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Order the new book, The United States Football League, 1982–1986.

J. William Oldenburg

Los Angeles ExpressBuying the Los Angeles Express from cable pioneers Alan Harmon and Bill Daniels, J. William Oldenburg was seen as a colorful character even within USFL circles. Self-described as a billionaire complete with the nickname, "Mr. Dynamite," Oldenburg cleaned house in L.A., bringing in Don Klosterman as General Manager and replacing Hugh Campbell with head coach John Hadl.

The truth was that Oldenburg was a far cry from a billionaire. A fancy, state-of-the-art California office belied the fact that Oldenburg's company regularly lost money, and much of his cash had come from a savings and loan, which he owned, buying a piece of property he also owned... at a grossly inflated price.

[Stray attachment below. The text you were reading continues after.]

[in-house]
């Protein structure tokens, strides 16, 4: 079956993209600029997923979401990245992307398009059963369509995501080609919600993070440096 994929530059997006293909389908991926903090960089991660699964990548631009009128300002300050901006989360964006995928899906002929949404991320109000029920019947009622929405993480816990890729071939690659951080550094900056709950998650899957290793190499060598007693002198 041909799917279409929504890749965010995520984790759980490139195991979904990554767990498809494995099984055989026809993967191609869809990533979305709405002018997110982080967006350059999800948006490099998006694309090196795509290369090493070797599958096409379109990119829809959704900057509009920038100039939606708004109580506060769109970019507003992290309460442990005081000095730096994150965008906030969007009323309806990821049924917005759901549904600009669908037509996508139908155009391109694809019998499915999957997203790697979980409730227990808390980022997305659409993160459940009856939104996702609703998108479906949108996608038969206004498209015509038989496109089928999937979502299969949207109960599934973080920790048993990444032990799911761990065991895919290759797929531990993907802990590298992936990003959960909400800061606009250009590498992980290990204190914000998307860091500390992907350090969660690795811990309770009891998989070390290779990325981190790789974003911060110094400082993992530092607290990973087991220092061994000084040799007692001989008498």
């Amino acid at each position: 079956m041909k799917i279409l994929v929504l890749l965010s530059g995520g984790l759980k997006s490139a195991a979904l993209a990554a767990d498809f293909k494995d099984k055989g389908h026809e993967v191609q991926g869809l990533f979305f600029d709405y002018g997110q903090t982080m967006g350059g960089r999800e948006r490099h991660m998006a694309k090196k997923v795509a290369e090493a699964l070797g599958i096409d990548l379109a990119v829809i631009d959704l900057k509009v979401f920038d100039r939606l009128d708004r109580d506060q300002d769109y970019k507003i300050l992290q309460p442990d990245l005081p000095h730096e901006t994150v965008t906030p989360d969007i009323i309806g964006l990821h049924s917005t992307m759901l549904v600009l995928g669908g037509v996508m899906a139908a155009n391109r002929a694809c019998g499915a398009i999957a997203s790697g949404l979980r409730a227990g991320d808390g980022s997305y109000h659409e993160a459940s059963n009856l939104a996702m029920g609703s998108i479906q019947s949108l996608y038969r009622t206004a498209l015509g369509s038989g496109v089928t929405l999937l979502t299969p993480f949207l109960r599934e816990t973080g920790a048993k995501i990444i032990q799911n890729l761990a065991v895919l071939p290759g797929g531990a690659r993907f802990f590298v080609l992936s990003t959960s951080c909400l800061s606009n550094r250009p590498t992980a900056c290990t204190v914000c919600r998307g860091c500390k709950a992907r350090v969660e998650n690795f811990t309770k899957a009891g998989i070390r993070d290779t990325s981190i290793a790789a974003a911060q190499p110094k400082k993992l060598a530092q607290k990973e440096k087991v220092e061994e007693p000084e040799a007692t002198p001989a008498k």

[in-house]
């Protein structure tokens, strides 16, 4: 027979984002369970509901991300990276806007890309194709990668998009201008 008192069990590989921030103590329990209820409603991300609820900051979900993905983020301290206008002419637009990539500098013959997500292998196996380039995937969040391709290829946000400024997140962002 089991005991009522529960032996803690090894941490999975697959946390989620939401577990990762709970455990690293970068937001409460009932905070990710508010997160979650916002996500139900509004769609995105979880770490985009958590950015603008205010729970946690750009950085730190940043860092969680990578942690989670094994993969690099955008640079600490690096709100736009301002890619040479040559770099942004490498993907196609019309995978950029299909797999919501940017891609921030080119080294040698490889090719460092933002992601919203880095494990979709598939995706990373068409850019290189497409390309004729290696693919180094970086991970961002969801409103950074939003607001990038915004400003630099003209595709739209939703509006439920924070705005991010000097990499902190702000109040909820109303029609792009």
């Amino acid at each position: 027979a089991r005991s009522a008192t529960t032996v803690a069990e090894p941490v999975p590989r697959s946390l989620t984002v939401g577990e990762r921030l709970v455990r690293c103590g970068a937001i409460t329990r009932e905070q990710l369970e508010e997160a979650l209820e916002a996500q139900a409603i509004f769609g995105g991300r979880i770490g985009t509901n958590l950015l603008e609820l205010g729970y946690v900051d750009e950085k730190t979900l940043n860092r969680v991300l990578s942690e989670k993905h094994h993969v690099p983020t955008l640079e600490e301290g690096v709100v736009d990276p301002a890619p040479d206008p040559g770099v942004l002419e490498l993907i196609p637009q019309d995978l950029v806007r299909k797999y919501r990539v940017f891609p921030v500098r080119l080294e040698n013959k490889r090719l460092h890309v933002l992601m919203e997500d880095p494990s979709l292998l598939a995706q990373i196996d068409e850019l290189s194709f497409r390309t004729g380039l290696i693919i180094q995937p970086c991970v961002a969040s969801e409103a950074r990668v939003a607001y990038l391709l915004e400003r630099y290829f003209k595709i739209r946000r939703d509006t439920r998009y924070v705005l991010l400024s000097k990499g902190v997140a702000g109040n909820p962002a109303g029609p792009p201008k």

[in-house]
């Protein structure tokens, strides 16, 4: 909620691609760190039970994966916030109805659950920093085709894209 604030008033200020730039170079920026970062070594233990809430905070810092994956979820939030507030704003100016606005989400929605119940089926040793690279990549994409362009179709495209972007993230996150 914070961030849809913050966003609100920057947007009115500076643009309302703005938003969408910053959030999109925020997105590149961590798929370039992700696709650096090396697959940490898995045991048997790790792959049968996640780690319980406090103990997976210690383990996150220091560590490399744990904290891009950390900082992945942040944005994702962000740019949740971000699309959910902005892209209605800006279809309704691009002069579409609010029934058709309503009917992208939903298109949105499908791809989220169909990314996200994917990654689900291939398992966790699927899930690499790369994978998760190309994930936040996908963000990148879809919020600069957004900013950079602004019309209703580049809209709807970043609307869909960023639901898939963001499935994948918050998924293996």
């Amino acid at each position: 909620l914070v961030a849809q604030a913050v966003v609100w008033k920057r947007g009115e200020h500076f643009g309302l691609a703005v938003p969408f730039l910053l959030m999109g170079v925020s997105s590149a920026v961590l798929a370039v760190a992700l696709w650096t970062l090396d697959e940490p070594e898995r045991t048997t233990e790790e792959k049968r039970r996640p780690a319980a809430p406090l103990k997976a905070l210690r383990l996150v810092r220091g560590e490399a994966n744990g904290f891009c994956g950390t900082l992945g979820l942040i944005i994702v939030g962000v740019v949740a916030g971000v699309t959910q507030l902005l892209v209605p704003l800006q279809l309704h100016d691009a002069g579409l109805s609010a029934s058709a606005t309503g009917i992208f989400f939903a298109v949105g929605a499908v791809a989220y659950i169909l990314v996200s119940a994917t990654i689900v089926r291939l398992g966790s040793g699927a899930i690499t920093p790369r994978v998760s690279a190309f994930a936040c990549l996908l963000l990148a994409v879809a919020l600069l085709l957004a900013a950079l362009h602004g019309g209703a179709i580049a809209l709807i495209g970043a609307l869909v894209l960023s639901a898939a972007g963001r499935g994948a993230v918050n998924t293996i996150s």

"Mr. Dynamite" lived up to his nickname in fairly short order by signing BYU quarterback Steve Young on March 5, 1984 to the largest contract in professional sports history at the time - an estimated $ 40 million for four years. His spending inflated the Express payroll but failed to lure the fans of Los Angeles.

Just four months later however and "Mr. Dynamite" had imploded - Oldenburg had hit the skids financially and essentially bailed on the Express. Oldenburg never fully recovered, battling lawsuits for years before settling in relative anonymity in the Seattle area. His name would pop up occassionally as the target of yet another lawsuit.